One of the consequences of the growth of the academic study of Mormonism is that the Book of Mormon is a subject of non-religious interest for the first time. Sustained exposure to this sacred text, even by those not predisposed to put Moroni 10 to the test, must in general be considered a good thing by the faithful. Considering the reception and meaning of the Book of Mormon in a 19th century historical context expands the conversation and this exposure, without requiring a denial of its ancient origins or divine provenance. It is in that sense that I construed Park’s praise for an escape from parochial and exceptionalist frameworks. (I would have preferred the word transcendence to escape, but these are quibbles). I think that my reading is supported by his praise for making “the text much more relevant” to scholars and students.

If anyone doubted the possibility of expanding the study of Mormonism and of the Book of Mormon in particular in such a way as to reach the “non-religious” without denying the distinctive truth-claims of Mormonism, then we have the splendid example of Terryl Givens himself to assuage any doubts.  Brother Givens has stretched our minds and at the same time enlarged our souls with his studies of the meaning of Mormonism within the broadest spiritual and intellectual contexts.  And I am inclined to agree with his judgment that, in a way, to coin a phrase, “any publicity is good publicity” where the Book of Mormon is concerned.  I, like Terryl, am in favor of a strategy that increases “sustained exposure” to this remarkable text, whether by focusing on “19th century historical context” or by other such scholarly gambits.  I mean only to point out that there can be some cost to making the text “more relevant” to a general scholarly community, because “relevance” always appears in a context of priorities and assumptions.  And Benjamin Park’s identification of  “breadth” with historical contextualization as separated from any question of Truth is I think representative of the assumptions of the scholarly community into which Givens welcomes the “expansion.”  In this sense, such an expansion requires at least a provisional narrowing, not only of intellectual scope but also of audience – since the same historical bracketing that attracts some readers will leave others (those more naively interested in Truth) on the outside looking in on the discussion.  I am not saying that such a provisional, methodological contraction can never serve a good purpose; I am only saying that there are risks involved and that the costs must be counted.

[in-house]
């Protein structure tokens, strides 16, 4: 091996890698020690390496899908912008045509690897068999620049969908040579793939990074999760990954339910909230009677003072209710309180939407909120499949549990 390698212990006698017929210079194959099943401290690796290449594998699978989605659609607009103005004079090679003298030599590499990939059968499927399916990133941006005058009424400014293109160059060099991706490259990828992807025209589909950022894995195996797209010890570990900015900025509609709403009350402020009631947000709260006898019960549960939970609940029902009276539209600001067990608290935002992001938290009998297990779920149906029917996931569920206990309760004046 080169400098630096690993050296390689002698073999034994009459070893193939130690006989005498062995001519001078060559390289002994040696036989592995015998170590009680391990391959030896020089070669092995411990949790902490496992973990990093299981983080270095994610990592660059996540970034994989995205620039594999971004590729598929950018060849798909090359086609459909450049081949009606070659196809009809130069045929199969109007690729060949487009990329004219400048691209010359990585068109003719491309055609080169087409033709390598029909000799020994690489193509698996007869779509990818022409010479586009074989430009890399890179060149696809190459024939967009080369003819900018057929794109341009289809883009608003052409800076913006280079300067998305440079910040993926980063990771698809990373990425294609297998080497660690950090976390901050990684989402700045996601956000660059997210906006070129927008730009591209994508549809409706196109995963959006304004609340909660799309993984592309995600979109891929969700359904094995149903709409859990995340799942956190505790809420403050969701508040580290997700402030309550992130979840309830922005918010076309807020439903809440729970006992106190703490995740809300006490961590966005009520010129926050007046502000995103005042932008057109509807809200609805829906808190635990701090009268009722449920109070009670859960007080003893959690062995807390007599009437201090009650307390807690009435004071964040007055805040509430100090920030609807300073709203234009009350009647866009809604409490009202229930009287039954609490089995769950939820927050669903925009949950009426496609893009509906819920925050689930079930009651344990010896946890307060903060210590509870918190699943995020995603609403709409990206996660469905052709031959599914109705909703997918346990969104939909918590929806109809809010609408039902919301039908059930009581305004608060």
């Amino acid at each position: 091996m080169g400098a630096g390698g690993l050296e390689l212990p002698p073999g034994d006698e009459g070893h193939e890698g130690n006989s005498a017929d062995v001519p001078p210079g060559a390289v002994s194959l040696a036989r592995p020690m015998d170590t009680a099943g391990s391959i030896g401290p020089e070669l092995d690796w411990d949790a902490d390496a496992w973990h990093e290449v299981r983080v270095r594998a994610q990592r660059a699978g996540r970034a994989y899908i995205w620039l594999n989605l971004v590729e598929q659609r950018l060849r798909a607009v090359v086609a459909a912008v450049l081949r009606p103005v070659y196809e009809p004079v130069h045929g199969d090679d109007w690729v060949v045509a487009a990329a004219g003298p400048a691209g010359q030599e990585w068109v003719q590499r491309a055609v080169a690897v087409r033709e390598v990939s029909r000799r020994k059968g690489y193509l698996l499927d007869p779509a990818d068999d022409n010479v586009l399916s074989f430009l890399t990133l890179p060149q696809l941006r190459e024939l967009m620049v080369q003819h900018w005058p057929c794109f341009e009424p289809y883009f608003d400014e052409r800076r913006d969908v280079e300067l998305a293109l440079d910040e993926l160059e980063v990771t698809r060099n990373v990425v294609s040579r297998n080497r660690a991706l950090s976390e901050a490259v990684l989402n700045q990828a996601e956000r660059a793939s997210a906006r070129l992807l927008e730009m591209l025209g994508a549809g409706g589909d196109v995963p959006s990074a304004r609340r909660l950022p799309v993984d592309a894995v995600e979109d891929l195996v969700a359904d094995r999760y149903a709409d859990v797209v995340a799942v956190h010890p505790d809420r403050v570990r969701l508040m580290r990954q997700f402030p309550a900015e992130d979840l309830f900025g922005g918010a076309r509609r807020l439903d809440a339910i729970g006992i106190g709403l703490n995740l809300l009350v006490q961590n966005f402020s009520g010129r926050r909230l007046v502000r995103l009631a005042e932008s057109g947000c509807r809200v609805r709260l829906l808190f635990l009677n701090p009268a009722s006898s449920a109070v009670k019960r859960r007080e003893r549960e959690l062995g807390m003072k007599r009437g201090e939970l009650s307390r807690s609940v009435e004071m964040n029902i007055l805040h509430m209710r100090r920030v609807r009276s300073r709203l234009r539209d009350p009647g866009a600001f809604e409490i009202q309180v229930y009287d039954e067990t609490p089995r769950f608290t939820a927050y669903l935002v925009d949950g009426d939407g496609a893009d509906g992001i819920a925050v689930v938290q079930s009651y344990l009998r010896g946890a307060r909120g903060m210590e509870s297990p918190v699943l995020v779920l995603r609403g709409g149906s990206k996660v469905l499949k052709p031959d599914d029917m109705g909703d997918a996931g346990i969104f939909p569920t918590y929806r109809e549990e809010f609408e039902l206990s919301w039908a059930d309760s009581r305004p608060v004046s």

Some of the costs of this academic broadening by means of intellectual narrowing can be seen in early attempts by the New Maxwell Institute to articulate its New Mission.  The first volume of the Institute’s Mormon Studies Review (suitably numbered Volume 1, so as to clearly indicate the rupture with the Review’s Old Regime) wrestles with the problem of an officially LDS journal engaging non-LDS scholars on their own terrain.

In his Introduction to this new journal, the Editor acknowledges what is problematic in the procedure of bracketing out one’s own religious beliefs, and promises only to provide a kind of clearing house of scholarly work relating to Mormonism. Such a characterization of the Review’s editorial policy seems successfully to sidestep the hard religious and intellectual issues.  The move beyond a firmly LDS standpoint is clear, however, in the editor’s commitment to becoming “less parochial” and to repudiating the “navel-gazing questions and answers that resonate with Latter-day Saints only.”  To make this step “across boundaries” will require a “multiplex subjectivity… a messier commingling of one’s intellectual and religious commitments” in which the very question “what is Mormon?” is held open.  The only principle that can be taken as normative from the outset in this new enterprise is the idea of “friendship … a very Mormon ideal indeed.”